Important properties of Rx(τ) include:
R x(0)≧R x(τ). (2)
R x(τ)=R S(τ)+R N(τ)
If S(t) and N(t) are independent and both ergodic with zero mean, then for X(t)=S(t)+N(t):
The autocorrelation is for signal plus noise as represented in FIG. 4. Most random noise signals are not correlated, i.e., they satisfy:
This is represented by autocorrelation in FIG. 5 as zero. Therefore, we have for large τ:
R x(τ)≈R s(τ) (6)
Therefore, for large T, the noise has no correlation function. This property says that autocorrelation function has some noise immunity.
Frequency-Selective Autocorrelation Function
In real situation, direct application of autocorrelation function to utterance detector may not give enough robustness towards noises. The reasons include:
- Many noise sources are not totally random. For instance, noises recorded in a moving car present some periodicity at low frequencies.
- For computational reasons, the analysis window to implement autocorrelation is typically 30–50 ms, too short to attenuate low frequency noises. One solution to that is to pre-emphasize high frequency components. However, the pre-emphasis increases high frequency noise level.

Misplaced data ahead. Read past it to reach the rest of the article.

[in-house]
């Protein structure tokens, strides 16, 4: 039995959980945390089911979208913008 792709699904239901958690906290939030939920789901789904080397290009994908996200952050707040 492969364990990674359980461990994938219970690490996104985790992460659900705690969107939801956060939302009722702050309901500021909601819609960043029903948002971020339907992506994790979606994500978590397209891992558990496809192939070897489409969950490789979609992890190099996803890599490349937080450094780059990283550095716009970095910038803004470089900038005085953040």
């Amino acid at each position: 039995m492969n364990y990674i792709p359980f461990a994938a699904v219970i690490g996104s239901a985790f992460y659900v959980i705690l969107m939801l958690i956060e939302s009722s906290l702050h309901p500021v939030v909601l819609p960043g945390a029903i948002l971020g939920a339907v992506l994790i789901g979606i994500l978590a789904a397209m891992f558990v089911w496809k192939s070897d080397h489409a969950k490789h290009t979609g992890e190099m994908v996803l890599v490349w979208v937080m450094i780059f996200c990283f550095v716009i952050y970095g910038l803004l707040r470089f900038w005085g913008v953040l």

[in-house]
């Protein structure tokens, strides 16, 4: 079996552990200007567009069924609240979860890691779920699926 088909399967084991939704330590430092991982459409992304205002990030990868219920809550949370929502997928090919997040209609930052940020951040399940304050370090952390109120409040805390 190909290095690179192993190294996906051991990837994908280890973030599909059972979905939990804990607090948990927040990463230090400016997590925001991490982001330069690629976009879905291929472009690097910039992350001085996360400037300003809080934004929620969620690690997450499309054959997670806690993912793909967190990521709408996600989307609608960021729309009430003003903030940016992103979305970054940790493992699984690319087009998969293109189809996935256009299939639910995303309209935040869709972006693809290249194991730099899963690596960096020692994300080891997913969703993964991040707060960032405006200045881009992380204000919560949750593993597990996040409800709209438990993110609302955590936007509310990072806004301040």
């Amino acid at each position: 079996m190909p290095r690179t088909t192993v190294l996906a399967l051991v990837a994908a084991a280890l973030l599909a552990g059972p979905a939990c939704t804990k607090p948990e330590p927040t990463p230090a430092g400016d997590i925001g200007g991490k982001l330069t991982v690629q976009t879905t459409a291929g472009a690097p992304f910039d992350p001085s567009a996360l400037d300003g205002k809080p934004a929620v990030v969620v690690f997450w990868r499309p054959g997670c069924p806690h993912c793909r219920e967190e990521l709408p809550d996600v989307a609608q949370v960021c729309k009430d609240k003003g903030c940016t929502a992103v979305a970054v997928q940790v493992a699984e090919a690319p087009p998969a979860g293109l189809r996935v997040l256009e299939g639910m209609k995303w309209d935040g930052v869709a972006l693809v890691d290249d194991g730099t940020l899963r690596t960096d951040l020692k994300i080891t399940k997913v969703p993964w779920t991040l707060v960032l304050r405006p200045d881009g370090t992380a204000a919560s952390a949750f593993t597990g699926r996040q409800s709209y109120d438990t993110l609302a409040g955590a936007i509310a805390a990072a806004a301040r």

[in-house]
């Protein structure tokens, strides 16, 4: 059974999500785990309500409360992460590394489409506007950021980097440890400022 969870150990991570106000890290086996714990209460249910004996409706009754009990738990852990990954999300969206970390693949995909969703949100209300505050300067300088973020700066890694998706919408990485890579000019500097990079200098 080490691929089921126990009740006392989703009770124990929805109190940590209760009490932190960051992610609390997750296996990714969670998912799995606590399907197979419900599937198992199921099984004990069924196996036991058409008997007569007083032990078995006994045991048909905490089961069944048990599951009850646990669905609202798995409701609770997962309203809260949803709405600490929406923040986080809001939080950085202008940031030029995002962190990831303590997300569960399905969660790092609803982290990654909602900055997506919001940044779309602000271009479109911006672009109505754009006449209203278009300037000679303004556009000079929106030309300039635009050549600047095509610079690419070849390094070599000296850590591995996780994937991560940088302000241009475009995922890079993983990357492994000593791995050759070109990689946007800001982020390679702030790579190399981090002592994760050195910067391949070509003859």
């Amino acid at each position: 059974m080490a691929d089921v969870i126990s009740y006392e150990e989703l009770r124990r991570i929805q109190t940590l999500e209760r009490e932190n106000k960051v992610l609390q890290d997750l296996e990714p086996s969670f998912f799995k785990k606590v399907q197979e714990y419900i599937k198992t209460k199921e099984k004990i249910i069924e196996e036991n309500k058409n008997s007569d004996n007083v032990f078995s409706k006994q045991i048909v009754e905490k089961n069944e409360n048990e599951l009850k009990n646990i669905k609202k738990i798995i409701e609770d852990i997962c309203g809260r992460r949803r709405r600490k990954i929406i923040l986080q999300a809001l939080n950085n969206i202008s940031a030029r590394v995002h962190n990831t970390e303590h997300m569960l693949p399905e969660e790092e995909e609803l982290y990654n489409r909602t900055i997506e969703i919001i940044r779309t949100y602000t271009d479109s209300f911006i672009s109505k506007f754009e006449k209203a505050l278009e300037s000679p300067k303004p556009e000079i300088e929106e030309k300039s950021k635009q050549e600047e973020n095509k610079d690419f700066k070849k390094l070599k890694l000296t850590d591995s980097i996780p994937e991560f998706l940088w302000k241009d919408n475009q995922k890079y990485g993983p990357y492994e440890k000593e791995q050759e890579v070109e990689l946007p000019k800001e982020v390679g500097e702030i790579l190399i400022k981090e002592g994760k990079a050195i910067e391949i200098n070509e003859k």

- Information leading to the determination of speech periodicity is mostly contained in a frequency band, corresponding to the range of human pitch period, rather than spread over the whole frequency range. However, this fact has not been used.
We apply a filter ƒ(τ) on the power spectrum of the autocorrelation function to attenuate the above-mentioned undesirable noisy components, as described by:
r X(τ)=R X(τ)*ƒ(τ) (7)